Essentially, this is Canadian oil passing through the United States to be sold on the world market. It’s not going to push down gas prices here in the United States. It’s good for Canada. It could create a couple thousand jobs in the initial construction of the pipeline, but we’ve got to measure that against whether or not it is going to contribute to an overall warming of the planet that could be disastrous.  

On the power of the presidency:

Stephen Colbert: Part of your campaign was believing that the President at the time had invested the executive with too much power. Then you became President and you seem to have a whole lot of power. Does that happen to every President, where you get into the office and you think, oh, you know what, I might be the only one I trust with this much power so I’ll hold on to it?

President Obama: Well, for the first time you're asking a sensible question. What is true the structure of our democracy is checks and balances, and every President -- even if on the outside, they were complaining -- there’s always the temptation to want to go ahead and get stuff done. And democracy is messy, and it’s complicated. So the tendency is to say, well, let me see if I can get this done -- just because things are so bottle up, especially at a moment when there’s a lot of gridlock.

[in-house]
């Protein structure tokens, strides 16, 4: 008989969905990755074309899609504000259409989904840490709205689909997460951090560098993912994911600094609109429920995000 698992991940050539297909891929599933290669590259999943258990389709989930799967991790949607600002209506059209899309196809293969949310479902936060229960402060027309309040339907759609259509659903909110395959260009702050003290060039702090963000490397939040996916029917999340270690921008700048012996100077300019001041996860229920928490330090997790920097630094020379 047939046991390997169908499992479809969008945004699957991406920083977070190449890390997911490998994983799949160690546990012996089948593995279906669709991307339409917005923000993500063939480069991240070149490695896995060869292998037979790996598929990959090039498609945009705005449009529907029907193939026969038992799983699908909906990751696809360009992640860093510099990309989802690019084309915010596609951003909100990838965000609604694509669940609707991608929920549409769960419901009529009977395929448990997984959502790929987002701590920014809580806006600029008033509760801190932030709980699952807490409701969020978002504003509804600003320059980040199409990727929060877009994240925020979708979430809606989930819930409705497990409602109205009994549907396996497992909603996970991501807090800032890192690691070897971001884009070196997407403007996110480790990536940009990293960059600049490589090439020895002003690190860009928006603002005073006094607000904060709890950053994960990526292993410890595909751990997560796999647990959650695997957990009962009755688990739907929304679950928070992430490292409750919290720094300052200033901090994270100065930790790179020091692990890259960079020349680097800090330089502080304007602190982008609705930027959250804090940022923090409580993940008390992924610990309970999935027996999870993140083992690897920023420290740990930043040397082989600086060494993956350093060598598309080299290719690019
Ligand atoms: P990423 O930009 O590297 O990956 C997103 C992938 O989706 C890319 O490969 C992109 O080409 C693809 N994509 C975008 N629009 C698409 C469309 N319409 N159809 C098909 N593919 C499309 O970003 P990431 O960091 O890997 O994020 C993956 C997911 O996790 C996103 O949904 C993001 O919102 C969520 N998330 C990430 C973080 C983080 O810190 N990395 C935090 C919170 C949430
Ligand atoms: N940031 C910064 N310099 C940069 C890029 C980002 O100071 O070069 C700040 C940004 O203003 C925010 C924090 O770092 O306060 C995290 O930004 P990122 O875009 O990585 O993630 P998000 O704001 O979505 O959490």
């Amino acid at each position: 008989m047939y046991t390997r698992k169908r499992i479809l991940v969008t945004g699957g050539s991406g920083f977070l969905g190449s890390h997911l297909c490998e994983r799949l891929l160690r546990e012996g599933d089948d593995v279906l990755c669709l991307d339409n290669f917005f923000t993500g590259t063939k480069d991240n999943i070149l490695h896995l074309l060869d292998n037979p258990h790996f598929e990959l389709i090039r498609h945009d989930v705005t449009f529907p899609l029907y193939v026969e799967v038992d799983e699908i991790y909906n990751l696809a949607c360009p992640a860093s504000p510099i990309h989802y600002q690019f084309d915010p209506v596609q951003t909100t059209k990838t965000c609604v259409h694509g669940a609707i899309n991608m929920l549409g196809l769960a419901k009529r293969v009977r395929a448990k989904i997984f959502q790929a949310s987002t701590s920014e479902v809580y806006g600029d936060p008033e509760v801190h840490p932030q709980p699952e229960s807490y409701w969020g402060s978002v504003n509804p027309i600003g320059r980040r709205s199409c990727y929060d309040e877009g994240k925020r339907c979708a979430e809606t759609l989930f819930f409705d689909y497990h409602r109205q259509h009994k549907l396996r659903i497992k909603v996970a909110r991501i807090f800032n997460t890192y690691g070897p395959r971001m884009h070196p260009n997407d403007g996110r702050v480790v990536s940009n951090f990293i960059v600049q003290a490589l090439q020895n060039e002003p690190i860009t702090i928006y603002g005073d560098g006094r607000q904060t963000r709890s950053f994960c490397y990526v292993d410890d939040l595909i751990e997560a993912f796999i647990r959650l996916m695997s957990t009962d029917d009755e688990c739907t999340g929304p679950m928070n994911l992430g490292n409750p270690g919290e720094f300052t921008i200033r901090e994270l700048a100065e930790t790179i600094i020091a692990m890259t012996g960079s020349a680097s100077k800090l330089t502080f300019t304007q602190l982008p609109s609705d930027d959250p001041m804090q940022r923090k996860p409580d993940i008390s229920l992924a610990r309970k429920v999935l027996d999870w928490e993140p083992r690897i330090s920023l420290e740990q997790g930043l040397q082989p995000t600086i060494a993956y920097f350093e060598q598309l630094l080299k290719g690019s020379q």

What I’ve tried to do is to make sure that the Office of Legal Counsel, which weighs in on what we can and cannot do, is fiercely independent.  They make decisions.  We work well within the lines of that.  But my preference would be to get a whole lot more done through Congress -- which is why, for example, in the immigration legislation what I said to them is if you don't agree with how we're approaching this executive action, there’s an easy solution:  Pass a bill. If you pass a bill, then we're going to be able to get things done.

And too often what we have is a Congress that is stuck, and then the executive and/or the courts end up filling the gaps. And I think that the more we can get Congress to actually work the way it’s supposed to, the less these problems come up.

On merciless teasing: 

Stephen Colbert: Do you like the job? 

President Obama: I love the job. And it’s an incredible privilege. But when you're in it, you're not thinking about it in terms of titles. You're thinking about how do you deliver for the American people. And also when I go home, Michelle, Malia and Sasha give me a hard time.  And there are no trumpets.  And they tease me mercilessly for my big ears or my stodgy suits.

And the last question?

Stephen Colbert: Great pundit or greatest pundit?

President Obama: The greatest pundit. 

Don't miss a second of a great moment in late night television. You can watch part 1 of the interview here and part 2 here